[Quote "Argue anything for your own advantage, and people will resist to the limit. But seem unselfishly to consider your customers’ desires, and they will naturally flock to you. – Claude C. Hopkins"]
David Ogilvy, hailed as “The Father of Advertising” championed direct response advertising and long form copy throughout his advertising career (1949–1973). His ideas combined the principals of content marketing and direct mail advertising. He believed in advertising that drove sales by genuinely informing and helping the customer. His disliked general advertising that hallmarked “creativity” as its main virtue.
[Quote "I do not regard advertising as entertainment or an art form, but as a medium of information. - David Ogilvy"]
Content Creates Movement
Time and time again, content marketing has earned the reputation of bringing results. Nike probably wouldn’t be what it is today without content marketing. In the mid sixties, founder Bill Bowerman published a booklet on jogging that basically brought the sport to America. The booklet never once mentioned Nike shoes. It didn’t need to.
Great content brings big movement all on its own.
Content creates movement because it focuses on distributing ideas and adjusting consumer behavior. One of the hardest roles in advertising is to educate the customer on the benefits of using your product. Educating your customer is a hard thing to do when you only have a tagline and a moment of their attention.
Content marketing is different.
It is long form, takes up more of their attention, and looks to help the customer more than the company. Potential customers are much more likely to read it, and much more likely to learn. That learning then leads to a change in thinking, which then leads to movement, the kind of movement that will likely result in a sale without even asking for it.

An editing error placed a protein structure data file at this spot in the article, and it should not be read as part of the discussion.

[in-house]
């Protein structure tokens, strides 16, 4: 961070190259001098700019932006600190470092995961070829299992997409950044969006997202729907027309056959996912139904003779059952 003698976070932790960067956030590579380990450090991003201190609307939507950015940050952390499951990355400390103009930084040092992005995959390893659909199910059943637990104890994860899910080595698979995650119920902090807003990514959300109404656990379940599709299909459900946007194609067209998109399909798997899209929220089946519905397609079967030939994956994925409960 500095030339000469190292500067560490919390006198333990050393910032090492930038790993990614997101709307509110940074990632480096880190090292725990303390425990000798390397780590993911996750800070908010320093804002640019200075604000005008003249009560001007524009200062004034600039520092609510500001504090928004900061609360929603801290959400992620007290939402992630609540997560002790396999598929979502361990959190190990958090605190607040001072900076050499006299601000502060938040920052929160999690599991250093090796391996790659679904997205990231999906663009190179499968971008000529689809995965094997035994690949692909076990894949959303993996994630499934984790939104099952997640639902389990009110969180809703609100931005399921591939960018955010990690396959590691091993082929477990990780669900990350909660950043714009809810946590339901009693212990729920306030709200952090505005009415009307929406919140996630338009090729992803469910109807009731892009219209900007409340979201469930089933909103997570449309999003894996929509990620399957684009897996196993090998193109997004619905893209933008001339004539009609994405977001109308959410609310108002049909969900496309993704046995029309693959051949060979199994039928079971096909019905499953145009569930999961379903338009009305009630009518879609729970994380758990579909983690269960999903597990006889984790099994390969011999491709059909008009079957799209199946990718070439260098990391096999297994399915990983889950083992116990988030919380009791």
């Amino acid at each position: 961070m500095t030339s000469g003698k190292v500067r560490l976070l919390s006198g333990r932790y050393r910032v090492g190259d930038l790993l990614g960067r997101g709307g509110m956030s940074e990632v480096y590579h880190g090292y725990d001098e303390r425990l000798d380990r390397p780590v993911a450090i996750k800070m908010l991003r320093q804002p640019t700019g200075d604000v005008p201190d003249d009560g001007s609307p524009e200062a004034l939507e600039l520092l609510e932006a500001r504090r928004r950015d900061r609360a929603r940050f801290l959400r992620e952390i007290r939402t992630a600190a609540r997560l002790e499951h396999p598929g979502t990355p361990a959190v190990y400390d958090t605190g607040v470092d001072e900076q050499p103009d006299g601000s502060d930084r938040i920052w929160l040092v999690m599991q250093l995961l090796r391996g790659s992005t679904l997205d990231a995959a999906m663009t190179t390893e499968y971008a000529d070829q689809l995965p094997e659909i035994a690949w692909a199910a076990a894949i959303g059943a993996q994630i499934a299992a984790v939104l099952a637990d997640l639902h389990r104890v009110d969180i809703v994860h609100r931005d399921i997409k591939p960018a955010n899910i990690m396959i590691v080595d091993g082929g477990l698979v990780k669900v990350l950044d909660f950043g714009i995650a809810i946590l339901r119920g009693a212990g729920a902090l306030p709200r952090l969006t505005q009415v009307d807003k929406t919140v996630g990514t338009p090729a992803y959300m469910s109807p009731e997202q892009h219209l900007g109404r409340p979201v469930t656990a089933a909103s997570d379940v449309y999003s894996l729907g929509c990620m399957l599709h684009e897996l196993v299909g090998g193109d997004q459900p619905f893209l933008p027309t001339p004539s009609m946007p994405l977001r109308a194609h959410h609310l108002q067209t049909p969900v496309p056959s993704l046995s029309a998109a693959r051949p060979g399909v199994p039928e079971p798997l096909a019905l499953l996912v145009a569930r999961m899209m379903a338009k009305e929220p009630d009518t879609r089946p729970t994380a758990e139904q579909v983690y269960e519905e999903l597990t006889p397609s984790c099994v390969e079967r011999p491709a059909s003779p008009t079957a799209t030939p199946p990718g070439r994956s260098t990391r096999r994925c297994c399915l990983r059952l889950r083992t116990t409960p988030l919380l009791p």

Using content marketing to sell without asking makes everything else look like begging. Begging doesn’t create movement; it usually has the opposite effect.
Now More Than Ever
So, why has content marketing lasted for so long? It comes down to a few simple things.
- It is good for the audience
- It is easy to create
- It engages the customer in a real way
- It can be tracked to actionable results
- It is worth saving and sharing with friends
- It it based on customer trust rather than begging
- It is reliant upon facts and information, not creativity and tricks
The publishing of The Furrow by John Deere was a historical milestone for the entire marketing and advertising industry. It introduced a new idea that is just as alive today as it was then. In many ways, the opportunities for content marketing are easier now than they have ever been. With our blog or social media feeds, we are all able to hit publish at a moment’s notice. The content we create is only a limitation of our ideas, or our understanding what our customers really want to know.
Content maketing isn’t a thing for the history books. On the contrary, its best days are still ahead. Your customers will never grow tired of helpful information that helps them be better at what they do. The more you contribute to their education, the more they will contribute to your bottom line.
Content marketing is all about the momentum and movement that it naturally creates. Get behind it while you can.
[Question "How has content marketing helped your business?"]